Let me just finish by emphasizing both the flexibility and the limits to this package deal. The flexibility comes because you can understand “maximize reasonableness within search-space X” or indeed “maximize G-ness within search-space X” in all sorts of ways, and the bulk of the above discussion will go through. That means we can approach epistemic charity by fine-tuning for the maximization principle that allows us the best chance of normative success. On the other hand, there are some approaches that are very difficult to square with metaphysical charity or ideal interpreters. I mentioned in the previous post a “projection” or “maximize similarity to one’s own psychology” principle, which has considerable prima facie attraction—after all, the idea that humans have quite similar psychologies looks like a decent potential starting point. It’ll be complex translating that into a principle of metaphysical charity. What psychology would the ideal interpreter have, similarity of which must be maximized?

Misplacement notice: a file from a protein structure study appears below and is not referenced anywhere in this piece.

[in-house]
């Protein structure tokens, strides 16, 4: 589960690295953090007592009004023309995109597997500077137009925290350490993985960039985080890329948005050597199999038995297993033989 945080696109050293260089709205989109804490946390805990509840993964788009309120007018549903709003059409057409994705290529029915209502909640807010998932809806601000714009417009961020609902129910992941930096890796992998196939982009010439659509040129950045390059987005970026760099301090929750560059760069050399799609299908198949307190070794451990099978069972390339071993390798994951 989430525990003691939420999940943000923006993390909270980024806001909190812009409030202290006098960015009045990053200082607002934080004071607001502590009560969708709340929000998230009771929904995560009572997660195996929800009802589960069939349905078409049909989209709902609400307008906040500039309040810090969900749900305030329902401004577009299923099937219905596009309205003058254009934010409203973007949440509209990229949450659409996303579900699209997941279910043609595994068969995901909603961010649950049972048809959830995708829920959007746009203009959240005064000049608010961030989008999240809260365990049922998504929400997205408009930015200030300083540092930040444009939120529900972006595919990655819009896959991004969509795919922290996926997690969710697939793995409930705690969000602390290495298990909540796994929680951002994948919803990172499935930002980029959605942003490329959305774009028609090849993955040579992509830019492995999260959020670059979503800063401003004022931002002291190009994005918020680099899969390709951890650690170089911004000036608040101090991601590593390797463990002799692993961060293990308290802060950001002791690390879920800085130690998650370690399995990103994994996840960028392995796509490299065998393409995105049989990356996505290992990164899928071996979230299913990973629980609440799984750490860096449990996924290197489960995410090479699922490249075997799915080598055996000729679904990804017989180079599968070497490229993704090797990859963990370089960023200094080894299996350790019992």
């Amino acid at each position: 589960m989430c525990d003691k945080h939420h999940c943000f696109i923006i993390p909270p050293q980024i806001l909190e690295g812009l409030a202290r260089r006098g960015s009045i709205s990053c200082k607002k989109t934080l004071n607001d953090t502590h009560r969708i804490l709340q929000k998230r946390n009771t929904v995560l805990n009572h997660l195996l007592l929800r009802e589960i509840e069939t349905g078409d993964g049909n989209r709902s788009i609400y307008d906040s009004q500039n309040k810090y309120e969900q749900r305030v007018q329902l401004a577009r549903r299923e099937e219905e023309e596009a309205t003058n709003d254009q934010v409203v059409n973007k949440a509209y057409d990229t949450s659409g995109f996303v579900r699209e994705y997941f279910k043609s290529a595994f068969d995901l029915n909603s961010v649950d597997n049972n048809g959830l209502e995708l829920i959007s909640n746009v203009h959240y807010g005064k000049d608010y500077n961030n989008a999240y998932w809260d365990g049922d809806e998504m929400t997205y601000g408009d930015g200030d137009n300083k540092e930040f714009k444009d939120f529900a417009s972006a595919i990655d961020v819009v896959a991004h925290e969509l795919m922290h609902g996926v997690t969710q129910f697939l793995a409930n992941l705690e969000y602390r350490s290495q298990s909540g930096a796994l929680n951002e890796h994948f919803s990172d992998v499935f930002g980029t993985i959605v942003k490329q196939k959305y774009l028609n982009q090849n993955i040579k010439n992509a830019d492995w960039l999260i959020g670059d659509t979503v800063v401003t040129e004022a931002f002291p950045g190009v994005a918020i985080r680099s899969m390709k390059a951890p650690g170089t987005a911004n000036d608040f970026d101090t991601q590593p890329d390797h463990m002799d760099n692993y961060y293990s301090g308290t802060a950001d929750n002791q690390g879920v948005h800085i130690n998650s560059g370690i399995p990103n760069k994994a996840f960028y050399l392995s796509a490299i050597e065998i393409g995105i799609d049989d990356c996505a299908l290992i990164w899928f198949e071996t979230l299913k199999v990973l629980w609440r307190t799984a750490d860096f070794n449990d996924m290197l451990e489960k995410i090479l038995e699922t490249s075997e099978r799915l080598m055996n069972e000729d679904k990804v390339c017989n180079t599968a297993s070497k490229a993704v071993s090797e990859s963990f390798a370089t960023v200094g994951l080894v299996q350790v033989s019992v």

Well, perhaps we can make this work: perhaps the ideal interpreter, being ideal, would be omnsicient and saintly? If so, perhaps this form of epistemic charity would predict a kind of knowledge-and-morality-maximization principle in the metaphysical limit. So this is a phenomenon worth noting: metaphysical knowledge-and-morality maximization could potentially be derived either from epistemic similarity-maximization or epistemic knowledge-and-morality maximization. The normative defences these epistemologies of other minds call for would be very different.